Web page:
4 min read

Counting the minutes

Counting the minutes

with data analysis by Mike Baranchuk

After a prolonged Access to information request process, The Last Ambulance obtained all response time data for tens of thousands of calls to which Urgences-santé responded from November 23, 2023, to March 12, 2024. 

We tracked each call from the creation of a call card at the communication center to the arrival of the first Urgences-santé vehicle on scene. We calculated the 90th percentile for all responded calls, meaning the time within which 90% of calls receive a response. 

In the west of Montreal, the vast area known as Sector 4 by Urgence-santé, paramedics assigned to the most critical calls (priority 0) arrived within 19 minutes in 90% of cases. For priority 1 calls, which pose a risk of mortality, paramedics assigned to these calls arrived on scene within 22 minutes in 90% of cases (for 7,027 calls during the period from November 23, 2023, to March 12, 2024). 

This means, of course, that 10% of the time, it took more than 19 or 22 minutes for paramedics to arrive on scene. With a call volume as high as that of Urgences-santé, this means tens of thousands of people waited a long time before paramedic-level care arrived. 

The other sector with the slowest response times includes the entire territory of Laval and part of northern Montreal. Paramedics assigned to the most critical calls (priority 0) arrived within 16 minutes in 90% of cases. For priority 1 calls, which pose a risk of mortality, paramedics assigned to these calls arrived on scene within 20 minutes in 90% of cases. 

In Calgary, the 90th percentile for response times to high-priority calls is 12 minutes. In Toronto, it’s 14.3 minutes. In Philadelphia, it’s 15 minutes. This is the time within which 90 percent of responses occur. For example, a 90th percentile response time of 17 minutes means that 90% of all calls receive a response within 17 minutes, and the remaining 10% take longer than 17 minutes. 

For patients suspected of a STEMI (heart attack) in Los Angeles County, California, 90 percent of the time, paramedics respond to the scene, initiate treatment and then transport those patients to an emergency room within 27 minutes.

For patients with symptoms of a heart attack in Sector 4 of Montreal, 90 percent of the time paramedics arrive on scene within 22 minutes – and then initiate treatment, and then transport to an available ER. 

As Kirkland Mayor Michael Gibson said in an interview with the Journal de Montréal on February 25, 2024: "It makes no sense. You could die twice in that time." Gibson reaffirmed these comments after hearing about the investigation conducted by The Last Ambulance.

Over the years, one of the usual responses to concerns and questions about Urgences-santé's response times has been to refer to the fact that first responders are often assigned to the most critical emergencies. 

In fact, first responders are not assigned to all priority 0 and 1 calls, and in Laval, first responders only respond to a limited subset of the most critical emergencies.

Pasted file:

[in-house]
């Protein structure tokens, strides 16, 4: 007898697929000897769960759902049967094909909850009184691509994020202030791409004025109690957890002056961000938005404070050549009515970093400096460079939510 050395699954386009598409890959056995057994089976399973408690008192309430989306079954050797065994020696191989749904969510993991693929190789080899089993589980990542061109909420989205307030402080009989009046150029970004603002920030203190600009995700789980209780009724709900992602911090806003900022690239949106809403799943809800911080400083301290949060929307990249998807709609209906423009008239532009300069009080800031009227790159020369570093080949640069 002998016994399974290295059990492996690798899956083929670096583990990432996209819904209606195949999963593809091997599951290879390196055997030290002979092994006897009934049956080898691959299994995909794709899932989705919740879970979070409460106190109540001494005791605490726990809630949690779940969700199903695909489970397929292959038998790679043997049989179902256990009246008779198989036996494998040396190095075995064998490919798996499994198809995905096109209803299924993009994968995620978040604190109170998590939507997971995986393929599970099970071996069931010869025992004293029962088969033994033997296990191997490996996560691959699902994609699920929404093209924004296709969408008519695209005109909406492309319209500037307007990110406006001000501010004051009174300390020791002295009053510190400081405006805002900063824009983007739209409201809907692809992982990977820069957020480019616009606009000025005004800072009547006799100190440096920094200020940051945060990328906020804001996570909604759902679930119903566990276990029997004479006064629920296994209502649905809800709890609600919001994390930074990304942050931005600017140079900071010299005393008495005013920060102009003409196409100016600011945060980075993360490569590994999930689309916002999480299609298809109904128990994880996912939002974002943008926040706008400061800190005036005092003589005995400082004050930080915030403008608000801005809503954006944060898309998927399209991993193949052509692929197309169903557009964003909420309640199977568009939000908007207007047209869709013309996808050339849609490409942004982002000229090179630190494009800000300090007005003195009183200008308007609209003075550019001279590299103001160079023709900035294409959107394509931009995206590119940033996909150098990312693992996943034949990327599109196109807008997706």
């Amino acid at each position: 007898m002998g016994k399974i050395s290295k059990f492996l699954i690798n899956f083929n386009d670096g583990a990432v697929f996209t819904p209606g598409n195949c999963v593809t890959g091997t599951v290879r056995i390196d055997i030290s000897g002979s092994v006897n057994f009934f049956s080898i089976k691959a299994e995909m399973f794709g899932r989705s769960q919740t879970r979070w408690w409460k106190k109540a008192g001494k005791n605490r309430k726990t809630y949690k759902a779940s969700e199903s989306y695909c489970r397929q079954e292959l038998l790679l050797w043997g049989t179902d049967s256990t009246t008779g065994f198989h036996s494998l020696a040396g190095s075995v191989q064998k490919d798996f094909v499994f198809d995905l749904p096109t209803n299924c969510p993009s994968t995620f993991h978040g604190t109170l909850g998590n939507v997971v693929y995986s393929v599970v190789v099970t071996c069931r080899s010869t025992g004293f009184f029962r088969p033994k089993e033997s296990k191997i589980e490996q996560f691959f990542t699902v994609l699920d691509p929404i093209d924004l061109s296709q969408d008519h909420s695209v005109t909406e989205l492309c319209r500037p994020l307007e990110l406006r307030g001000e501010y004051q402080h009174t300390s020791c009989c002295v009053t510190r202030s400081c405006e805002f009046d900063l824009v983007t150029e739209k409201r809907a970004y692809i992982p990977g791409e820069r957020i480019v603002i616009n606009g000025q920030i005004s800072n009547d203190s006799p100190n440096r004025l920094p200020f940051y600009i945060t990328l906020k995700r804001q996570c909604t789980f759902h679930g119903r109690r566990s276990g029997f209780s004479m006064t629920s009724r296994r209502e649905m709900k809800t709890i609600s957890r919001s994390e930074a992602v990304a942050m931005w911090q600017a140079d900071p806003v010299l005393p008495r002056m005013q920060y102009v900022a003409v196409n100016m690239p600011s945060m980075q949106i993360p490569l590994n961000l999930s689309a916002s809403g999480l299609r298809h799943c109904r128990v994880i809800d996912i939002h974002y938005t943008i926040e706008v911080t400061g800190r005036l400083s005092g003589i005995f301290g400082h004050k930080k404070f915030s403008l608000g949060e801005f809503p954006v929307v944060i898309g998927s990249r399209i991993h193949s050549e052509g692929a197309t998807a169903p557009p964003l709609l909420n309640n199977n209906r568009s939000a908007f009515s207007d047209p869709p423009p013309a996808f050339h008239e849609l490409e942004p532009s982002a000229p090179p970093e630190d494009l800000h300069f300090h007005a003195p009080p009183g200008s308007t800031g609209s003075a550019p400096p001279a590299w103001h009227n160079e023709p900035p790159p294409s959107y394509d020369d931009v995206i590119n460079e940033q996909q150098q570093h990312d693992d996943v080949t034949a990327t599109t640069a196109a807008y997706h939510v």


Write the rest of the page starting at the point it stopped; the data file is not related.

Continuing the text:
The Last Ambulance has learned that the Quebec government intends to seek the lowest common denominator for first responders across the province rather than increase the level of funding available for services which offer more training to their personnel and better service to their population, e.g., the Montreal Fire Department. 

According to anonymous sources close to the matter but not authorized to speak on the subject, the MSSS is proposing to drastically reduce the number of critical and potentially life-threatening emergencies that the Montreal Fire Department responds to, from 82,000 to 26,000, which would mean people waiting for the arrival of paramedics would have to fend for themselves until the ambulance arrives on the scene. 

A cost-effective solution would be to hire paramedics to work with the Montreal Fire Department to ensure the rapid arrival of paramedical care, as is done in many major urban centres in North America. This would allow paramedics to be at the patient's side within 7 minutes of the 9-1-1 call, increasing the likelihood of a positive outcome for the patient while reducing potential costs to the healthcare system.

The Last Ambulance has been tracking ambulance response times across Quebec since the beginning of this project in February 2022, hoping to raise public awareness about the risks of living (and dying) with a profoundly dysfunctional emergency prehospital care system. 

I have been regularly interviewed in the mainstream media to discuss ambulance response times in Montreal and Laval, the areas served by Urgences-santé. On almost every occasion, I have taken great care to reassure the public that, even though ambulance services are under-resourced, they are still able to respond to high-priority calls in a timely manner. 

Now, I feel like I have provided a false sense of comfort.
It turns out that the timely arrival of paramedics largely depends on where you live, and in many cases, response times, even for high-priority patients, far exceed all acceptable standards.